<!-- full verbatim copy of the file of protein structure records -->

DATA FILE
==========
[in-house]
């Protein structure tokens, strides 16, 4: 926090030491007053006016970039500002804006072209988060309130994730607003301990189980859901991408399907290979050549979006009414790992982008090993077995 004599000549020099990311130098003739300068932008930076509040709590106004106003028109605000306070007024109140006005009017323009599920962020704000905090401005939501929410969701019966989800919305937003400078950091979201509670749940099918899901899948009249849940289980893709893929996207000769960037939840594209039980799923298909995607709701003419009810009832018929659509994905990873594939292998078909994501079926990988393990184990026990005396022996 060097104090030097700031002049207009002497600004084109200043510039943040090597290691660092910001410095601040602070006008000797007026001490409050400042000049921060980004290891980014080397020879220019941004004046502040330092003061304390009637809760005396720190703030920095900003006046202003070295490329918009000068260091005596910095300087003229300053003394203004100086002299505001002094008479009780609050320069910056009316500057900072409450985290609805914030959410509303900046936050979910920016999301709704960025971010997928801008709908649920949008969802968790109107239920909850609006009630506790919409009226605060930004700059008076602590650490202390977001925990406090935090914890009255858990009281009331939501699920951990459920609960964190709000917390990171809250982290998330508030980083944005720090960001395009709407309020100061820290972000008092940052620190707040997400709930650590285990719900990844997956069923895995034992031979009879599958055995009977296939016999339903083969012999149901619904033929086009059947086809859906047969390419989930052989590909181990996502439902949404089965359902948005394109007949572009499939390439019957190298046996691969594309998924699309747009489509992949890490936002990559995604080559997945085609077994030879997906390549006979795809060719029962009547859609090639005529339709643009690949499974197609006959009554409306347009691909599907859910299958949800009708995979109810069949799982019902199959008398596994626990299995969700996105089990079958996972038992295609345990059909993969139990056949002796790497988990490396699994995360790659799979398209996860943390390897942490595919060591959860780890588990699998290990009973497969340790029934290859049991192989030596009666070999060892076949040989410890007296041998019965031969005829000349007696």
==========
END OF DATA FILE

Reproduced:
[in-house]
């Protein structure tokens, strides 16, 4: 926090030491007053006016970039500002804006072209988060309130994730607003301990189980859901991408399907290979050549979006009414790992982008090993077995 004599000549020099990311130098003739300068932008930076509040709590106004106003028109605000306070007024109140006005009017323009599920962020704000905090401005939501929410969701019966989800919305937003400078950091979201509670749940099918899901899948009249849940289980893709893929996207000769960037939840594209039980799923298909995607709701003419009810009832018929659509994905990873594939292998078909994501079926990988393990184990026990005396022996 060097104090030097700031002049207009002497600004084109200043510039943040090597290691660092910001410095601040602070006008000797007026001490409050400042000049921060980004290891980014080397020879220019941004004046502040330092003061304390009637809760005396720190703030920095900003006046202003070295490329918009000068260091005596910095300087003229300053003394203004100086002299505001002094008479009780609050320069910056009316500057900072409450985290609805914030959410509303900046936050979910920016999301709704960025971010997928801008709908649920949008969802968790109107239920909850609006009630506790919409009226605060930004700059008076602590650490202390977001925990406090935090914890009255858990009281009331939501699920951990459920609960964190709000917390990171809250982290998330508030980083944005720090960001395009709407309020100061820290972000008092940052620190707040997400709930650590285990719900990844997956069923895995034992031979009879599958055995009977296939016999339903083969012999149901619904033929086009059947086809859906047969390419989930052989590909181990996502439902949404089965359902948005394109007949572009499939390439019957190298046996691969594309998924699309747009489509992949890490936002990559995604080559997945085609077994030879997906390549006979795809060719029962009547859609090639005529339709643009690949499974197609006959009554409306347009691909599907859910299958949800009708995979109810069949799982019902199959008398596994626990299995969700996105089990079958996972038992295609345990059909993969139990056949002796790497988990490396699994995360790659799979398209996860943390390897942490595919060591959860780890588990699998290990009973497969340790029934290859049991192989030596009666070999060892076949040989410890007296041998019965031969005829000349007696």